If your expenses are regularly more than your income, it’s unlikely you’ll be able to withstand financial shocks and may end up with debts that prevent you from securing your financial goals.

Getting on top of your finances starts with understanding where your money is going and working out where you can cut back. You will need to keep a close eye on any changes you make until you have habits that work well for you. If you get stuck, make sure you talk to someone about it. 

1. Understand your spending

Go through your transaction statements for the last three, six or 12 months to see how much of a gap there is between how much you earn and how much you spend.

Is there one particular item that’s bumping up your expenses or is it a range of smaller costs? Notice which costs occur irregularly such as a bigger heating bill at winter or extra spending on groceries or retail at Christmas.

Through CommBank’s Spend Tracker your CommBank debit and credit card transactions are automatically categorised, this can help you identify any areas where you may be overspending.

2. Cut back where you can

Look for where you can cut back. If there’s one large cost that means you’re unable to meet your bills and essentials, see if you can find a cheaper alternative.

If it’s a range of smaller costs that are piling up, give yourself some guidelines for spending in the future. In this case, check whether your spending falls in to the category of ‘needs’ or ‘wants’.

While you might want to cut down on costs such as eating out, it’s also worth seeing if you can get a cheaper phone plan or energy bill by switching providers. 

3. Put together a new budget

Draw yourself up a new budget with revised spending in the categories you’ve labelled for change. Be realistic, it’s important this is something you can stick to.

With the new budget you will ideally be earning more than you are spending and also setting aside some money for savings and an emergency fund. Try using our Budget Planner or another guide such as the 50:30:20 guide or accounts method

4. Keep a close eye on your money

Track your progress closely over the next few weeks. Check your bank account regularly to make sure nothing is slipping away or going unnoticed. If you need to revise your budget, just make sure you keep your end goal in mind.

If you’re with CommBank, you can set up Transaction Notifications and get notified when you’ve been paid, charged or pay for something. By setting up rules about when and how often you’re notified you can make sure that you’re always aware what you’re spending your money on.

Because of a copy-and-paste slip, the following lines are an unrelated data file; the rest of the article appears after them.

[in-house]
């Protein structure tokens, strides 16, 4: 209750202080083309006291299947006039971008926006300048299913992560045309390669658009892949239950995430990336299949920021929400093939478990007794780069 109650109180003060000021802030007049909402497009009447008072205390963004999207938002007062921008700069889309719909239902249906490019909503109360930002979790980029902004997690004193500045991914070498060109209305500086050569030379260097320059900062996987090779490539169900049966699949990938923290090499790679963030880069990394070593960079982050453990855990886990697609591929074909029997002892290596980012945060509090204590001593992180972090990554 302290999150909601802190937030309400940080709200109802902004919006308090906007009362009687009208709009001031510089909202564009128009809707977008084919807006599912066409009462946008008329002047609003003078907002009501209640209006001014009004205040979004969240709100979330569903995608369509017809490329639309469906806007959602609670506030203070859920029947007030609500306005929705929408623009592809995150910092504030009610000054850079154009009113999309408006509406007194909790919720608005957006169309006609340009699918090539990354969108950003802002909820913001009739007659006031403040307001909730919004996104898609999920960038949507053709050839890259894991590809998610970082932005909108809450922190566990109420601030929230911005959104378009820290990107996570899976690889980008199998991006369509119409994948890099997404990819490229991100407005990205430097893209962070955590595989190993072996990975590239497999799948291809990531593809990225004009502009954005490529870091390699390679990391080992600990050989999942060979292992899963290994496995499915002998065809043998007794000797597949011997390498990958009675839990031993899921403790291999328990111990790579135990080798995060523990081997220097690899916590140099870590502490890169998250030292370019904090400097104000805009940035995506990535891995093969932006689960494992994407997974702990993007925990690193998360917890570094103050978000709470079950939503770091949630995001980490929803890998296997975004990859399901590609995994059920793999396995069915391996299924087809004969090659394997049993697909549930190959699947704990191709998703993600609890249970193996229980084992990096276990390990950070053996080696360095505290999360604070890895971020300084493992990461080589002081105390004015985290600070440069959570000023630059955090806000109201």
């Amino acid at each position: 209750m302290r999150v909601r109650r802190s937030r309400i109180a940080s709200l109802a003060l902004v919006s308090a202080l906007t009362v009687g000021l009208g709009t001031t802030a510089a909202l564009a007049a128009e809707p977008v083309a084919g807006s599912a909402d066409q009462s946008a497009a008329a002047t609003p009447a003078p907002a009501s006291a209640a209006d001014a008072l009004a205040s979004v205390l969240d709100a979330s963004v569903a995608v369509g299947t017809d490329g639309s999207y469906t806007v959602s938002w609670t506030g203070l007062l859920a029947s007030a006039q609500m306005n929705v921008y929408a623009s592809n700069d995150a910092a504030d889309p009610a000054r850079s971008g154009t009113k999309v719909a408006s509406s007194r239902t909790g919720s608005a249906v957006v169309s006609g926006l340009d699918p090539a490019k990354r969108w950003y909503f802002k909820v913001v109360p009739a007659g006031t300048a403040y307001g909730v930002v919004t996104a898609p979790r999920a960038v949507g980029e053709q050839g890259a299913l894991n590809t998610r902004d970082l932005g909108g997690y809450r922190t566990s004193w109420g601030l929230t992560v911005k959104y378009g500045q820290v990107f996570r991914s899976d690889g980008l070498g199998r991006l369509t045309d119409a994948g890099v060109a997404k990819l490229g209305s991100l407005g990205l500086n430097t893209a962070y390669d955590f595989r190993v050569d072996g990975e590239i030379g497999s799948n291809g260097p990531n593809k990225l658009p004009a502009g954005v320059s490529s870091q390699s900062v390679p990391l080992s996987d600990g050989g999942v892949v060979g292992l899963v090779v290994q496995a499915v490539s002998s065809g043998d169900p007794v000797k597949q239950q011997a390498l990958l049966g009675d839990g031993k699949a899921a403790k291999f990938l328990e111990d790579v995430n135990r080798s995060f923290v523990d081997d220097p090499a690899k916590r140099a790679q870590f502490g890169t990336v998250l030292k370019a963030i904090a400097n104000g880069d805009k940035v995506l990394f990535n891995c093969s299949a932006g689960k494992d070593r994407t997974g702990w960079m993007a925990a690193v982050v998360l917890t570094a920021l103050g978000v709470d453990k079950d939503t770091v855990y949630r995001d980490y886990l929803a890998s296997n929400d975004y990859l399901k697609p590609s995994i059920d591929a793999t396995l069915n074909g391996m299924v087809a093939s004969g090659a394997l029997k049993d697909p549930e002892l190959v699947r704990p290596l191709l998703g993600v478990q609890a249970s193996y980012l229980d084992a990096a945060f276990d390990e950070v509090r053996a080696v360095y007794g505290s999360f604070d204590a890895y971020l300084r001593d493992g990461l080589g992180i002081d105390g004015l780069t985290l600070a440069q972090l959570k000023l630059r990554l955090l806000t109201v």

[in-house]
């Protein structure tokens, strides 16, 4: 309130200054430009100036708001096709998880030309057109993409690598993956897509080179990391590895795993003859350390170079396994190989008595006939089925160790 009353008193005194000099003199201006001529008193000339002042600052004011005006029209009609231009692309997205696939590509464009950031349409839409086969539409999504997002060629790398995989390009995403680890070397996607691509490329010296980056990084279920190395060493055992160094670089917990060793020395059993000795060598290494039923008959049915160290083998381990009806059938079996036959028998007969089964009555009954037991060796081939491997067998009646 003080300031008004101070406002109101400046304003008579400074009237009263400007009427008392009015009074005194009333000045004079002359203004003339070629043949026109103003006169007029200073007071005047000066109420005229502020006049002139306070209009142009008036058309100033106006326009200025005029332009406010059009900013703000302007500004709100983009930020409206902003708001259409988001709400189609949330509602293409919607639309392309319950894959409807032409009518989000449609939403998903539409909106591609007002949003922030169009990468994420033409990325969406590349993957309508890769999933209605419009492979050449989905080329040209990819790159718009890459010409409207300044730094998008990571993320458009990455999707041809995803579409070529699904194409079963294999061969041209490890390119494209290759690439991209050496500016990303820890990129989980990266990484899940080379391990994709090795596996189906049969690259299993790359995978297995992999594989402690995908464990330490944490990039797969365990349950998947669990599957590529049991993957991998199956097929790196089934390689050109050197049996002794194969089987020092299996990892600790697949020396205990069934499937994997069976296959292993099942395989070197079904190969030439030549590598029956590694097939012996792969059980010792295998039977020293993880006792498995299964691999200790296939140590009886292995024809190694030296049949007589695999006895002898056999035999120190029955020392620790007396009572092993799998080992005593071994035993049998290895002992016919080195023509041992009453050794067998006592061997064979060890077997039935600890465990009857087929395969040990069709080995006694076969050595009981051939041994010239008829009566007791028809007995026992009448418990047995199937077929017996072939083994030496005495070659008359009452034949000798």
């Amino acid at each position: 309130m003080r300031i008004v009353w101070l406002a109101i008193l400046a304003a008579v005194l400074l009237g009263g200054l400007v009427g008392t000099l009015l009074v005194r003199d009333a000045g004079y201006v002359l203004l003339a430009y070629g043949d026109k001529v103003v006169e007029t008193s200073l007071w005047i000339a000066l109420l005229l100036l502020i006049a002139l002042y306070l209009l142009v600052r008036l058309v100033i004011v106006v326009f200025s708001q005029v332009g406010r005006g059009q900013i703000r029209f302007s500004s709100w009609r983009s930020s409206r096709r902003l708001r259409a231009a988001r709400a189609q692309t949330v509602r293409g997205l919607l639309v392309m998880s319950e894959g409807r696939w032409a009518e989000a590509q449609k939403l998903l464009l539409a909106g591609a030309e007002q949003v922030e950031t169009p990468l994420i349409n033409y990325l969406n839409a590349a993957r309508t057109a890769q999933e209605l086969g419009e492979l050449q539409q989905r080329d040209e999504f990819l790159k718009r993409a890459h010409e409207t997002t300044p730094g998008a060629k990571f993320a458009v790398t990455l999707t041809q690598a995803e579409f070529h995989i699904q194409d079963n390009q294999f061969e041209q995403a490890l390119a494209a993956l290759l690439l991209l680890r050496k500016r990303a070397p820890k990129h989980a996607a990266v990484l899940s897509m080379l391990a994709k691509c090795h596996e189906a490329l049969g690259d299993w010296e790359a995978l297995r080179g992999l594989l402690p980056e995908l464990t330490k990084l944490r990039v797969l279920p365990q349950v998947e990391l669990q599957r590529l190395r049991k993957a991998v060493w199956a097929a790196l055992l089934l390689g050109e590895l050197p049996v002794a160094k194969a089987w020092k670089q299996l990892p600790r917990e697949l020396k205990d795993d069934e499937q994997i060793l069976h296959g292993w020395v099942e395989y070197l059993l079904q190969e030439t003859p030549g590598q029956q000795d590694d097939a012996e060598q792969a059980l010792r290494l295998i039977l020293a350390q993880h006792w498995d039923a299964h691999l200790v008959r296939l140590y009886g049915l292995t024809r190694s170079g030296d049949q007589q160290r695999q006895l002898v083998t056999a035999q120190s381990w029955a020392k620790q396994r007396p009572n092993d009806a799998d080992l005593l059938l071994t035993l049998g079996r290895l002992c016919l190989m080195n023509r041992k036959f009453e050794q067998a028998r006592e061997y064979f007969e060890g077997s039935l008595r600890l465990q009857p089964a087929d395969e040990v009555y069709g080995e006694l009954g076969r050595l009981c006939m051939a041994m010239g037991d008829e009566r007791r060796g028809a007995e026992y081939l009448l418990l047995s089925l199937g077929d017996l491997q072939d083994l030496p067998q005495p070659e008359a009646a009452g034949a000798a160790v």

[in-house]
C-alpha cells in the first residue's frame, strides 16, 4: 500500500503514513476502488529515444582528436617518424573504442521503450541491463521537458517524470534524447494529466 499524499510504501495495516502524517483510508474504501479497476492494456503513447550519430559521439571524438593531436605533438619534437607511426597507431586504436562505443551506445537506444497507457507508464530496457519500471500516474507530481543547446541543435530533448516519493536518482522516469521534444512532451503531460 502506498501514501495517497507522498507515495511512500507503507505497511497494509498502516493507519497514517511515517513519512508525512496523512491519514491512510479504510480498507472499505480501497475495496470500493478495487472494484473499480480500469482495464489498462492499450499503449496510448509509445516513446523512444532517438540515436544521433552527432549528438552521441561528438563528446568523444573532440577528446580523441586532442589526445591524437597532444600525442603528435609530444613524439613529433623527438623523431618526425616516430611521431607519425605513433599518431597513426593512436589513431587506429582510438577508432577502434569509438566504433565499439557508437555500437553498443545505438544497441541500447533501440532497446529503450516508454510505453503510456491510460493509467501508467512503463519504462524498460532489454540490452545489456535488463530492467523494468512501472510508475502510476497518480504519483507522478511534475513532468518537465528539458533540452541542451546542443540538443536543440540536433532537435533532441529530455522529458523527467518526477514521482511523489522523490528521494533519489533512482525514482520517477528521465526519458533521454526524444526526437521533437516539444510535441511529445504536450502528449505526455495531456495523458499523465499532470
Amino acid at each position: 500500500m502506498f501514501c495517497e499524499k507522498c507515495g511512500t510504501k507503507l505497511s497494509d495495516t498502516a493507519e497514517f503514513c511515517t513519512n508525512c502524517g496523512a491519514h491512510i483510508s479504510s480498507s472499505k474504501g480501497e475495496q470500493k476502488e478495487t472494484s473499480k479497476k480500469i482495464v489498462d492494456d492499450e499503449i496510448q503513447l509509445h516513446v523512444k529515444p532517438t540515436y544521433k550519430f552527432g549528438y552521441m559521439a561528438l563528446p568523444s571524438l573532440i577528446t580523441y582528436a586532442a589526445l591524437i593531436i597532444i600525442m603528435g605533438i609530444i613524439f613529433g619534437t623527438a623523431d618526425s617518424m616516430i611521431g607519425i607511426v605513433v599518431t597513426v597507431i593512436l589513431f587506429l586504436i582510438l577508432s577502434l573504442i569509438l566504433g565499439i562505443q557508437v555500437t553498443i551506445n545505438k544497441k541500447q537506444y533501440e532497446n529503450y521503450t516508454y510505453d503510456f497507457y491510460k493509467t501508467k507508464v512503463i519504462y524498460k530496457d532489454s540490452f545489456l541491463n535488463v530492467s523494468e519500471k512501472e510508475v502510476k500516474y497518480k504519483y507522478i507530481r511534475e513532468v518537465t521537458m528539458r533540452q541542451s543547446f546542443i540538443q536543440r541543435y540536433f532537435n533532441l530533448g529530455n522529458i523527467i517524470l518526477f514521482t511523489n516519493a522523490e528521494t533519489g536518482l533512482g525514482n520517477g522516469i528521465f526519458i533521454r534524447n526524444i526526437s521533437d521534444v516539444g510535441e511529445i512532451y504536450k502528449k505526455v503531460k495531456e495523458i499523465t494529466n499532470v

5. Talk to someone

If you find you’re still having problems getting your expenses down, it could be a good idea to have a chat to someone you trust so they can help you stay on target. This could be someone you know who has experience working with money or a financial counselling service.

If you’re a CommBank customer, you can call us on 13 3095 or request financial assistance in NetBank if you are behind, or think you are likely to fall behind, in paying what you owe. You can also speak to our Financial Assistance Solutions teams who are here to support you in getting back on your feet in times of financial difficulty.

6. Check if you're eligible for rebates

It’s worth checking to see if you’re eligible to claim for rebates and concessions. We can help you find them through Benefits finder.

You could get drought assistance, money off an electricity bill, taxi subsidies if you have a mobility restrictions, a discount on kids sport or swimming lessons and more.

You will just need to answer five simple questions so we can show you what benefits you may be eligible for. You may be able to call and claim in minutes.

You might also like to talk to your utility provides to see if they can give you any other options for your bills. They might allow you to make fortnightly payments instead of quarterly payments. 

Things you should know

This article is intended to provide general information of an educational nature only. It does not have regard to the financial situation or needs of any reader and must not be relied upon as financial product advice. Some terms and conditions apply to our financial wellbeing features – please see commbank.com.au for details.